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A Measured Pace, Distribution of Power, and Transparency: Current TPA Legislation Improves Upon Trad

“Fast Track” was formally renamed Trade Promotion Authority by former President George W. Bush in its renewal request of 2001.[1] Despite the name change, trade opponents drill the antiquated term “Fast Track” into the public’s perception of TPA, painting the process as a hasty, decision-making vehicle. In actuality, “Fast Track” is anything but. To get a better understanding of the true rate at which TPA operates, see the info graphic below outlining TPA’s congressional timeline.

TPA Congressional Timeline.jpeg

The publicly contentious component of the proposed TPA that most accurately represents the “fast” nature of TPA is the “up or down” vote, where Congress accepts or rejects a given trade deal as is, no amendments. Contrary to some trade opponent’s rhetoric, the "up or down" vote is not a mechanism for voracious policymakers to force questionable trade legislation down the throats of Americans. It is designed, however, as a measure to ensure trade agreements retain their essential character throughout a given bill’s development into law by restricting alterations to the deal.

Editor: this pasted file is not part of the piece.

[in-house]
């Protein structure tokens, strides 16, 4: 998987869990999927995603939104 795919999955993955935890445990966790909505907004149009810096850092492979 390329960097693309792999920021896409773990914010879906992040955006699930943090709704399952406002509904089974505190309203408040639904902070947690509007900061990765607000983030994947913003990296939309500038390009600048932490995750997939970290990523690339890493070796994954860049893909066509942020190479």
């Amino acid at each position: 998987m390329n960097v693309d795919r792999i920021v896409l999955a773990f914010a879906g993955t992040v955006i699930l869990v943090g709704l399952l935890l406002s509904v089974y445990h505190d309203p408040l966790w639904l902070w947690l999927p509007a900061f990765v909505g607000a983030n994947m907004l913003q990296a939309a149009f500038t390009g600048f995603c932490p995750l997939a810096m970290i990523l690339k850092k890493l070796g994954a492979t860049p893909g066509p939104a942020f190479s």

Additionally, as US Commerce Department Portland Director Scott Goddin mentioned at the April CRCBFA General Membership Meeting, by the time the bill comes to the “up or down” vote itself, "It's not like this should be new to [them]."[2] Once Congress sets the initial trade objectives with the Executive Branch, the administration begins negotiations abroad, all the while advised by private sectors, Interagency Trade Enforcement Centers [ITECs], Labor, Local Government, Trade Representatives, and Environment Advocates. The draft of the trade bill spends 60 days in Congress, 60 days in the public, then goes back to negotiations, and then is presented for the “up or down” vote. As stated in the April 16th Oregonian opinion piece Wyden